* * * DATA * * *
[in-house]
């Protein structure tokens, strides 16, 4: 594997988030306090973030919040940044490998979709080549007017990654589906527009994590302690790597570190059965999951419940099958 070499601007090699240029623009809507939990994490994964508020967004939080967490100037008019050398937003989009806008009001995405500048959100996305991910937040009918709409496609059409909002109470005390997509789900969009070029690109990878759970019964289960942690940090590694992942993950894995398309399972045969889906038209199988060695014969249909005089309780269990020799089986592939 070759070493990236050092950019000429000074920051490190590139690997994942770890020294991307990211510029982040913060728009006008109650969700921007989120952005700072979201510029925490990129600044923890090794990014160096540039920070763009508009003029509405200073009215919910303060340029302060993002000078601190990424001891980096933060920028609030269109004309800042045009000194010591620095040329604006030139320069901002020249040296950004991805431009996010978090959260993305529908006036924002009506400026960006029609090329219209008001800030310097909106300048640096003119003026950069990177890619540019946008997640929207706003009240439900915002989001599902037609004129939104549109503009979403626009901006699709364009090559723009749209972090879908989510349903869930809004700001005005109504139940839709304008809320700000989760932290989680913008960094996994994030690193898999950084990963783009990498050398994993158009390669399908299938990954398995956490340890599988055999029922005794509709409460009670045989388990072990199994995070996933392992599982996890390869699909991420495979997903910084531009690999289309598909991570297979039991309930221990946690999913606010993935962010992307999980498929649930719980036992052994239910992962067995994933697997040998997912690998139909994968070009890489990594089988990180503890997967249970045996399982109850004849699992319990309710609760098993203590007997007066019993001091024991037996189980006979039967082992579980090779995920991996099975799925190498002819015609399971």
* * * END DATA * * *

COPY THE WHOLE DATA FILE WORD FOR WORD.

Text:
[in-house]
């Protein structure tokens, strides 16, 4: 594997988030306090973030919040940044490998979709080549007017990654589906527009994590302690790597570190059965999951419940099958 070499601007090699240029623009809507939990994490994964508020967004939080967490100037008019050398937003989009806008009001995405500048959100996305991910937040009918709409496609059409909002109470005390997509789900969009070029690109990878759970019964289960942690940090590694992942993950894995398309399972045969889906038209199988060695014969249909005089309780269990020799089986592939 070759070493990236050092950019000429000074920051490190590139690997994942770890020294991307990211510029982040913060728009006008109650969700921007989120952005700072979201510029925490990129600044923890090794990014160096540039920070763009508009003029509405200073009215919910303060340029302060993002000078601190990424001891980096933060920028609030269109004309800042045009000194010591620095040329604006030139320069901002020249040296950004991805431009996010978090959260993305529908006036924002009506400026960006029609090329219209008001800030310097909106300048640096003119003026950069990177890619540019946008997640929207706003009240439900915002989001599902037609004129939104549109503009979403626009901006699709364009090559723009749209972090879908989510349903869930809004700001005005109504139940839709304008809320700000989760932290989680913008960094996994994030690193898999950084990963783009990498050398994993158009390669399908299938990954398995956490340890599988055999029922005794509709409460009670045989388990072990199994995070996933392992599982996890390869699909991420495979997903910084531009690999289309598909991570297979039991309930221990946690999913606010993935962010992307999980498929649930719980036992052994239910992962067995994933697997040998997912690998139909994968070009890489990594089988990180503890997967249970045996399982109850004849699992319990309710609760098993203590007997007066019993001091024991037996189980006979039967082992579980090779995920991996099975799925190498002819015609399971």